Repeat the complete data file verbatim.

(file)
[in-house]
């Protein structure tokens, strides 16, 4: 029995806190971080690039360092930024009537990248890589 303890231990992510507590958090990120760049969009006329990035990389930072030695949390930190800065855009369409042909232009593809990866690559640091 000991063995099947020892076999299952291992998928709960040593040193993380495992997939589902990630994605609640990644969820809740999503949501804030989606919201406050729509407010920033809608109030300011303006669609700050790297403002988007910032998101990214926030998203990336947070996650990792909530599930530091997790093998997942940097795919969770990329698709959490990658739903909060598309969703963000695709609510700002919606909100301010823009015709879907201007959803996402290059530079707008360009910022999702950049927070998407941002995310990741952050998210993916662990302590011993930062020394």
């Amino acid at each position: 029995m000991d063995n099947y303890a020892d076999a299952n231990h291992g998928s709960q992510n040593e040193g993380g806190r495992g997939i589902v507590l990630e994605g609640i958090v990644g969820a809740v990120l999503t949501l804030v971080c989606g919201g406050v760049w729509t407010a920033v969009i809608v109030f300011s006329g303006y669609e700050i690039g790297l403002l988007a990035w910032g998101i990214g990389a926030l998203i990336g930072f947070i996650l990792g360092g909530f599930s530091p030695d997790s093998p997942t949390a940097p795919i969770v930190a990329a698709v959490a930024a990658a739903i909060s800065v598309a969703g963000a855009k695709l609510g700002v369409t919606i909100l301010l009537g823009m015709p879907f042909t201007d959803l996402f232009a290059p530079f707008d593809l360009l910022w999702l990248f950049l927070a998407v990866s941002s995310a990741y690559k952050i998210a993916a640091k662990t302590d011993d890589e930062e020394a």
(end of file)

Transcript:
[in-house]
């Protein structure tokens, strides 16, 4: 029995806190971080690039360092930024009537990248890589 303890231990992510507590958090990120760049969009006329990035990389930072030695949390930190800065855009369409042909232009593809990866690559640091 000991063995099947020892076999299952291992998928709960040593040193993380495992997939589902990630994605609640990644969820809740999503949501804030989606919201406050729509407010920033809608109030300011303006669609700050790297403002988007910032998101990214926030998203990336947070996650990792909530599930530091997790093998997942940097795919969770990329698709959490990658739903909060598309969703963000695709609510700002919606909100301010823009015709879907201007959803996402290059530079707008360009910022999702950049927070998407941002995310990741952050998210993916662990302590011993930062020394």
């Amino acid at each position: 029995m000991d063995n099947y303890a020892d076999a299952n231990h291992g998928s709960q992510n040593e040193g993380g806190r495992g997939i589902v507590l990630e994605g609640i958090v990644g969820a809740v990120l999503t949501l804030v971080c989606g919201g406050v760049w729509t407010a920033v969009i809608v109030f300011s006329g303006y669609e700050i690039g790297l403002l988007a990035w910032g998101i990214g990389a926030l998203i990336g930072f947070i996650l990792g360092g909530f599930s530091p030695d997790s093998p997942t949390a940097p795919i969770v930190a990329a698709v959490a930024a990658a739903i909060s800065v598309a969703g963000a855009k695709l609510g700002v369409t919606i909100l301010l009537g823009m015709p879907f042909t201007d959803l996402f232009a290059p530079f707008d593809l360009l910022w999702l990248f950049l927070a998407v990866s941002s995310a990741y690559k952050i998210a993916a640091k662990t302590d011993d890589e930062e020394a």